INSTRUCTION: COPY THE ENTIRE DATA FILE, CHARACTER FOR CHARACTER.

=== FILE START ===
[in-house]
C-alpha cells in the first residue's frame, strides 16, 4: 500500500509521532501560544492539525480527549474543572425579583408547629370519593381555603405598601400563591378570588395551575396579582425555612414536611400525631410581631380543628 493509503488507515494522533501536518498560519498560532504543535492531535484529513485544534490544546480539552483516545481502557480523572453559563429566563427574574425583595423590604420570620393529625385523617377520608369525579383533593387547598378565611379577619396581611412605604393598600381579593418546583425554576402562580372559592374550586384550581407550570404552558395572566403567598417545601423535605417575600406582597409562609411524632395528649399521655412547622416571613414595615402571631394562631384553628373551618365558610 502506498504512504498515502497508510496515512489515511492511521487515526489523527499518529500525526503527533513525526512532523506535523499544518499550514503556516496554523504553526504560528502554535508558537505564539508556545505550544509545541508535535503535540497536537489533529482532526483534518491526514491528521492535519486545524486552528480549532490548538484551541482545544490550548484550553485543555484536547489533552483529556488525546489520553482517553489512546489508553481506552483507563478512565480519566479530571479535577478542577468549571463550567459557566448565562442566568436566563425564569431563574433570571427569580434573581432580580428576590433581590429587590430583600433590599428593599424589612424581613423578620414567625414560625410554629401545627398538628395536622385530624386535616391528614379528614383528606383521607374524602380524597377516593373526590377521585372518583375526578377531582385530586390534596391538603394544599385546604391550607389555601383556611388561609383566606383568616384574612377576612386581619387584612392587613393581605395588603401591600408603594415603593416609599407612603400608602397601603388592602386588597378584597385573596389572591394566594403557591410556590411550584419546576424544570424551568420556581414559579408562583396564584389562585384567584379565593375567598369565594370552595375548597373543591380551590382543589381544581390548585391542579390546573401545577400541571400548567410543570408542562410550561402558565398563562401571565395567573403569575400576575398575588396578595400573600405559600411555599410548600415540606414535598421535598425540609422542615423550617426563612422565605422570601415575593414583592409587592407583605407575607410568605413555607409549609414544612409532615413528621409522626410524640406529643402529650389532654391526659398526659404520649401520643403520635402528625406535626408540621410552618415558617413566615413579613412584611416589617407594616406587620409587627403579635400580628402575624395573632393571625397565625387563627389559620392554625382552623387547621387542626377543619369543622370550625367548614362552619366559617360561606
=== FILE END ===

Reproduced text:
[in-house]
C-alpha cells in the first residue's frame, strides 16, 4: 500500500509521532501560544492539525480527549474543572425579583408547629370519593381555603405598601400563591378570588395551575396579582425555612414536611400525631410581631380543628 493509503488507515494522533501536518498560519498560532504543535492531535484529513485544534490544546480539552483516545481502557480523572453559563429566563427574574425583595423590604420570620393529625385523617377520608369525579383533593387547598378565611379577619396581611412605604393598600381579593418546583425554576402562580372559592374550586384550581407550570404552558395572566403567598417545601423535605417575600406582597409562609411524632395528649399521655412547622416571613414595615402571631394562631384553628373551618365558610 502506498504512504498515502497508510496515512489515511492511521487515526489523527499518529500525526503527533513525526512532523506535523499544518499550514503556516496554523504553526504560528502554535508558537505564539508556545505550544509545541508535535503535540497536537489533529482532526483534518491526514491528521492535519486545524486552528480549532490548538484551541482545544490550548484550553485543555484536547489533552483529556488525546489520553482517553489512546489508553481506552483507563478512565480519566479530571479535577478542577468549571463550567459557566448565562442566568436566563425564569431563574433570571427569580434573581432580580428576590433581590429587590430583600433590599428593599424589612424581613423578620414567625414560625410554629401545627398538628395536622385530624386535616391528614379528614383528606383521607374524602380524597377516593373526590377521585372518583375526578377531582385530586390534596391538603394544599385546604391550607389555601383556611388561609383566606383568616384574612377576612386581619387584612392587613393581605395588603401591600408603594415603593416609599407612603400608602397601603388592602386588597378584597385573596389572591394566594403557591410556590411550584419546576424544570424551568420556581414559579408562583396564584389562585384567584379565593375567598369565594370552595375548597373543591380551590382543589381544581390548585391542579390546573401545577400541571400548567410543570408542562410550561402558565398563562401571565395567573403569575400576575398575588396578595400573600405559600411555599410548600415540606414535598421535598425540609422542615423550617426563612422565605422570601415575593414583592409587592407583605407575607410568605413555607409549609414544612409532615413528621409522626410524640406529643402529650389532654391526659398526659404520649401520643403520635402528625406535626408540621410552618415558617413566615413579613412584611416589617407594616406587620409587627403579635400580628402575624395573632393571625397565625387563627389559620392554625382552623387547621387542626377543619369543622370550625367548614362552619366559617360561606